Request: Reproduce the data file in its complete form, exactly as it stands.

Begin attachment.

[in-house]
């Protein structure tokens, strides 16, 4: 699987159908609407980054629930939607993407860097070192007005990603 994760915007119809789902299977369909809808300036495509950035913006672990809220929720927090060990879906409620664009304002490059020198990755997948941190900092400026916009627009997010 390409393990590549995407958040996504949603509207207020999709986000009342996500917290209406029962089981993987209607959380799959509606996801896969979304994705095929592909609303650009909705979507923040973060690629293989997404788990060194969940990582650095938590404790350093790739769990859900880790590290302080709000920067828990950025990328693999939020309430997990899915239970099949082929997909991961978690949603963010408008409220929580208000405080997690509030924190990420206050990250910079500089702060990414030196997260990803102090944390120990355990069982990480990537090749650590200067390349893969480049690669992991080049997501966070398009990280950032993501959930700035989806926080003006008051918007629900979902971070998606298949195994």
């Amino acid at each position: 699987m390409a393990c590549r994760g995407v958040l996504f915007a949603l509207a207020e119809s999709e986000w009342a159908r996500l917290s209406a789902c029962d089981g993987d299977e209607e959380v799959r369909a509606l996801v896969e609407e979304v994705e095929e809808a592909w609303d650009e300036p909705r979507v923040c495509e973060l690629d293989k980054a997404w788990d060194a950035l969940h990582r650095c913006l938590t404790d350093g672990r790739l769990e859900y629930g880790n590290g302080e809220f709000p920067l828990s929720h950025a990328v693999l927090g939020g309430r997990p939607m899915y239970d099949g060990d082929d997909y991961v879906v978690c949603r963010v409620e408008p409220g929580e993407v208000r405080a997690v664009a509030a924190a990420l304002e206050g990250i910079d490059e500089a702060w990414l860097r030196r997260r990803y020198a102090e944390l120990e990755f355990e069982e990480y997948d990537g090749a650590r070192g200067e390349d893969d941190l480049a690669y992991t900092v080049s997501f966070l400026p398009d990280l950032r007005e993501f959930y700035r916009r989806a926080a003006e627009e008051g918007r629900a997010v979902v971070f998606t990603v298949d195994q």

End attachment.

[in-house]
């Protein structure tokens, strides 16, 4: 699987159908609407980054629930939607993407860097070192007005990603 994760915007119809789902299977369909809808300036495509950035913006672990809220929720927090060990879906409620664009304002490059020198990755997948941190900092400026916009627009997010 390409393990590549995407958040996504949603509207207020999709986000009342996500917290209406029962089981993987209607959380799959509606996801896969979304994705095929592909609303650009909705979507923040973060690629293989997404788990060194969940990582650095938590404790350093790739769990859900880790590290302080709000920067828990950025990328693999939020309430997990899915239970099949082929997909991961978690949603963010408008409220929580208000405080997690509030924190990420206050990250910079500089702060990414030196997260990803102090944390120990355990069982990480990537090749650590200067390349893969480049690669992991080049997501966070398009990280950032993501959930700035989806926080003006008051918007629900979902971070998606298949195994």
């Amino acid at each position: 699987m390409a393990c590549r994760g995407v958040l996504f915007a949603l509207a207020e119809s999709e986000w009342a159908r996500l917290s209406a789902c029962d089981g993987d299977e209607e959380v799959r369909a509606l996801v896969e609407e979304v994705e095929e809808a592909w609303d650009e300036p909705r979507v923040c495509e973060l690629d293989k980054a997404w788990d060194a950035l969940h990582r650095c913006l938590t404790d350093g672990r790739l769990e859900y629930g880790n590290g302080e809220f709000p920067l828990s929720h950025a990328v693999l927090g939020g309430r997990p939607m899915y239970d099949g060990d082929d997909y991961v879906v978690c949603r963010v409620e408008p409220g929580e993407v208000r405080a997690v664009a509030a924190a990420l304002e206050g990250i910079d490059e500089a702060w990414l860097r030196r997260r990803y020198a102090e944390l120990e990755f355990e069982e990480y997948d990537g090749a650590r070192g200067e390349d893969d941190l480049a690669y992991t900092v080049s997501f966070l400026p398009d990280l950032r007005e993501f959930y700035r916009r989806a926080a003006e627009e008051g918007r629900a997010v979902v971070f998606t990603v298949d195994q």